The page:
- Don’t use non-bank ATM’s.  You’ll often find these stand-alone machines in small convenience stores, at gas stations and roadside auto stops. These machines are owned and controlled by the local merchant, not a bank.  The owners of these ATM’s are free to mask the DCC options any way they like, and you can bet it will be to their liking, not yours.  Steer clear of these machines, but if you must use them, be sure to read all the screens carefully and opt out of DCC.  Sometimes you will see messages such as “lock-in your rate” or “guarantee your conversion”. Others may post messages such as “press yes for dollars”.  Double check everything and always opt out of anything that looks like DCC.  Alternatively, you can always cancel the entire transaction before you enter your final “yes.”

- Always check your printed receipt.  Somewhere at the bottom you’ll find the cost in the local currency.  If USD is mentioned anywhere on the receipt, then you’ve been had by the DCC con game.

- Download a currency converter app to get up-to-the-minute exchange rates.  I like an app put out by OANDA.  It is available for Apple and Android.  Look for the name “Currency.”


Dynamic Currency Conversion (DCC) is a service offered to credit cardholders that offers to convert a foreign transaction at the point of sale into the home currency of the cardholder.  This is never a good idea for the consumer because it comes with inflated exchange rates that benefit the merchant.  An unsuspecting cardholder can lose up to 7% by opting in to this feature. Since DCC works against the purchaser, never say you would like your purchases to be converted to dollars.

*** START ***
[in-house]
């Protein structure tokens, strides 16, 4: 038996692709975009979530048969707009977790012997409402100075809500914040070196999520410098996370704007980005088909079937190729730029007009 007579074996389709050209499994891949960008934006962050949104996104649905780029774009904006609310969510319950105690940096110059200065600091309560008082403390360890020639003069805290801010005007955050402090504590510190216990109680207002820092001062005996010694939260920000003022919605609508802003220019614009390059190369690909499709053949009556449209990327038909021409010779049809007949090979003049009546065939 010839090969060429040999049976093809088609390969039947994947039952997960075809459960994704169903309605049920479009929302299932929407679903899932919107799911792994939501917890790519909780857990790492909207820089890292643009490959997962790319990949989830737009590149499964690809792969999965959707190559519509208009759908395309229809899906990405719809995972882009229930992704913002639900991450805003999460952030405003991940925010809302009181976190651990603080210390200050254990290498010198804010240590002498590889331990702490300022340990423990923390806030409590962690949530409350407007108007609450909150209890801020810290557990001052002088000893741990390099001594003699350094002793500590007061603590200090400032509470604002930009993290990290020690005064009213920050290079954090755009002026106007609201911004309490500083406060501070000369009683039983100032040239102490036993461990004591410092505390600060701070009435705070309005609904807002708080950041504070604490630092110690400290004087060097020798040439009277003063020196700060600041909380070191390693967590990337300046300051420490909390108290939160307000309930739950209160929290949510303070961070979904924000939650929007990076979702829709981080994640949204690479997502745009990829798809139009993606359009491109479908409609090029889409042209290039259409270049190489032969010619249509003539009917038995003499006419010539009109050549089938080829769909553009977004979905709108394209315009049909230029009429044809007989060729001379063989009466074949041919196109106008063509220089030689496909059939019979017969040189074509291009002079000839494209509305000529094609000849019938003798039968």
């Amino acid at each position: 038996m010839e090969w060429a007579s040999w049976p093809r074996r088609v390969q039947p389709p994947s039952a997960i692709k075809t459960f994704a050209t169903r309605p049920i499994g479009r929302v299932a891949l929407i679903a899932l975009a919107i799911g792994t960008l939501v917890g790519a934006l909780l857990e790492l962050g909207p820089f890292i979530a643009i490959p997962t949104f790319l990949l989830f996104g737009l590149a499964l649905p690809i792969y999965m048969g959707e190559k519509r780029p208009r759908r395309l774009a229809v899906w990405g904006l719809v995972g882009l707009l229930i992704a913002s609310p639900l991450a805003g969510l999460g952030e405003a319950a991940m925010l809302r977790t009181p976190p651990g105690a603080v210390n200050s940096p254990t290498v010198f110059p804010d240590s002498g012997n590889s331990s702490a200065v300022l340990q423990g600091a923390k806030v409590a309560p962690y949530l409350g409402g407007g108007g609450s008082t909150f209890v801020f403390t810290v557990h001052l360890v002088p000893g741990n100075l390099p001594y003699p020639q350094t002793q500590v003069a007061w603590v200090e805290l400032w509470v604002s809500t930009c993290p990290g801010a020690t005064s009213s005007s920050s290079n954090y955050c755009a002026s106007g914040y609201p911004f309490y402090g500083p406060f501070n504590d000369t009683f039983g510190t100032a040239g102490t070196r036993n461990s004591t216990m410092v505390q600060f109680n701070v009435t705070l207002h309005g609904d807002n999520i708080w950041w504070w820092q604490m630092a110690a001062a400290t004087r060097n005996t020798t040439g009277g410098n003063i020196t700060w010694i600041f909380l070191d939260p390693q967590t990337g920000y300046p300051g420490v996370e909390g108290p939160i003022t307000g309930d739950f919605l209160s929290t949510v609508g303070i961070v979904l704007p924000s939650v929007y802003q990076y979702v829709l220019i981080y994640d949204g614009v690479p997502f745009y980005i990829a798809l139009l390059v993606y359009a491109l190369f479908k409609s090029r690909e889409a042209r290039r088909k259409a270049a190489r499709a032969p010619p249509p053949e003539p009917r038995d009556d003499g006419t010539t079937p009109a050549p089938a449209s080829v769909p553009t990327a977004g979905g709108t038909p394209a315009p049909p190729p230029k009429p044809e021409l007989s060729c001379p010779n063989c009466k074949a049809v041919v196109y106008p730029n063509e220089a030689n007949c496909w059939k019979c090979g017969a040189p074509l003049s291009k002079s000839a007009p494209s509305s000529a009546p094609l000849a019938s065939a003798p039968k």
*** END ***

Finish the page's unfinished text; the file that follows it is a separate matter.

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Do you want to learn more about traveling to Europe? There is a wealth of information and special discount pricing on my tours at http://davidmcguffin.com/.

David McGuffin is Founder and CEO of David McGuffin’s Exploring Europe, Inc., based in Middleburg, Florida. You can connect with him on  Twitter,  Facebook,  Google+,  LinkedIn and YouTube. David spends his time in Europe organizing and leading small group and independent tours to European destinations. In business since 2001, David has provided exceptional travel opportunities to several thousand satisfied customers. You can find out more about David and his European tours at his website, http://davidmcguffin.com.


  1. Seven percent is a lot to lose by not paying attention. Great tip!

  2. Apparently, bank robbery isn't a crime when the bank card issuer robs its customers. Thanks for the tips on how to avoid getting fleeced by the unnecessary bank card fees when traveling abroad.

  3. Wow, converting your money. who knew that it could cost so much in conversion fees. Now I know.

  4. eToro is the #1 forex broker for new and established traders.